It’s finally happening. Freedom-loving Americans who value their privacy rights are finally taking a stand against one of the biggest names out there – Google. Attorney Generals that are representing Indiana, Texas, Washington D.C., and Washington all filed lawsuits on Monday against Google over their “deceptive” tracking of the locations of their users, including people who have made an effort to keep the platform from tracking them.
The Ag’s claim that the Big Tech Giant duped their consumers by using ‘dark patterns’ to access the location data of users. People with Android phones, Google Maps users, and even search engine users have been tracked and been a victim of unauthorized data collection, even when they had put privacy settings on their devices to prevent the tracking from occurring and their data from being collected and used by Google.
Karl Racine, the Attorney General from Washington D.C. is leading the charge after a long-winded 3-year investigation into the company. The investigation uncovered the fact that Google had been using conflicting and misleading claims since 2014, to trick users about the privacy protections they have while using google products.
Even users that had to change their account settings or device settings to keep google from tracking their location, we’re still being tracked and having their location information stored through Google Services, Wi-Fi data collection, and marketing partners. The suit also claims that Google misled users into believing their product wouldn’t work correctly without location services. Racine says Google is doing this so that it can surveil consumers and profit from the data they collect.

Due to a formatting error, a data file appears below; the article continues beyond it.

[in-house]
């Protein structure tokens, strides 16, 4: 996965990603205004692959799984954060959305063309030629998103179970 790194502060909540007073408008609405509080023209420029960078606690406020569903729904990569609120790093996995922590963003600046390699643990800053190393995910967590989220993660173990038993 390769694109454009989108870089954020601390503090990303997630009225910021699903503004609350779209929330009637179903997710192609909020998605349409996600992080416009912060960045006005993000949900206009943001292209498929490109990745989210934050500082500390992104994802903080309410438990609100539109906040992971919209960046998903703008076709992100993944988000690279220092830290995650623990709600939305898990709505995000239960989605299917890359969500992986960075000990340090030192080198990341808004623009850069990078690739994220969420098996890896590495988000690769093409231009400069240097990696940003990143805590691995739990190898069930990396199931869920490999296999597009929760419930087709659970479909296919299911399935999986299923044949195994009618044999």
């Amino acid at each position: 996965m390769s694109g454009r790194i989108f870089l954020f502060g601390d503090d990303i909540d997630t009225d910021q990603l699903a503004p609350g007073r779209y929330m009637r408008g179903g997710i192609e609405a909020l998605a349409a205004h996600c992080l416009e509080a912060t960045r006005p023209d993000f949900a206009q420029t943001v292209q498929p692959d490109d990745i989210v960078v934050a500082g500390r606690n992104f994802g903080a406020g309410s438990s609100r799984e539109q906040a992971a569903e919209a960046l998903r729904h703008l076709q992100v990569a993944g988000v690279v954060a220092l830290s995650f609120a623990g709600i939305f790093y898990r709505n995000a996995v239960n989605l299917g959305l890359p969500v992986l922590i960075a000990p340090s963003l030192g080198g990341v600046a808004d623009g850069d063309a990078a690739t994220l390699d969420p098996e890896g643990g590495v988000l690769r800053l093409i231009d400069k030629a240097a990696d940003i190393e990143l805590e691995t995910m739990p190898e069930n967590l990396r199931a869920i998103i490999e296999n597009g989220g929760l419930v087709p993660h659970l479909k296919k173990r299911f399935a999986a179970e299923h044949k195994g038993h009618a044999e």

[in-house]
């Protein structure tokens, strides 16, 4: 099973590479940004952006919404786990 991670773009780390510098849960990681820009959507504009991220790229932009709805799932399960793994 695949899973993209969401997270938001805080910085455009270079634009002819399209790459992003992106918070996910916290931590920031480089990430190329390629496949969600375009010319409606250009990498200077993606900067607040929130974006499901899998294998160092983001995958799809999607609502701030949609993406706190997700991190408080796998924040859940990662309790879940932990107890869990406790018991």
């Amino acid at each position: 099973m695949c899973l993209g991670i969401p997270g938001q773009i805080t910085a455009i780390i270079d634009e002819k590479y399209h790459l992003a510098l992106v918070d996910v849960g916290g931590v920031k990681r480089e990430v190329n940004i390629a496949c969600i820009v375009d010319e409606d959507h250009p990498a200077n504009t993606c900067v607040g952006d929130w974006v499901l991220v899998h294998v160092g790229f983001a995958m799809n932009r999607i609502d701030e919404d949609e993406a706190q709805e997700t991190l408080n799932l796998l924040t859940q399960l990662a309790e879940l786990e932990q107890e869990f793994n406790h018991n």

Google is, of course, denying all charges and saying that the claims are inaccurate. Google says they plan to defend themselves “vigorously” to make sure the record is set straight.
Attorney General from Indiana, Todd Rokita, says that Google is prioritizing their profits over their consumers, and over following the law. The attorney generals are hoping they’ll be able to find Google and force it to stop collecting location data from users who have decided to opt-out of the tracking.
Google says they have always had robust controls over location data, and have no intention of backing down on this case.
Author: Jake Blacker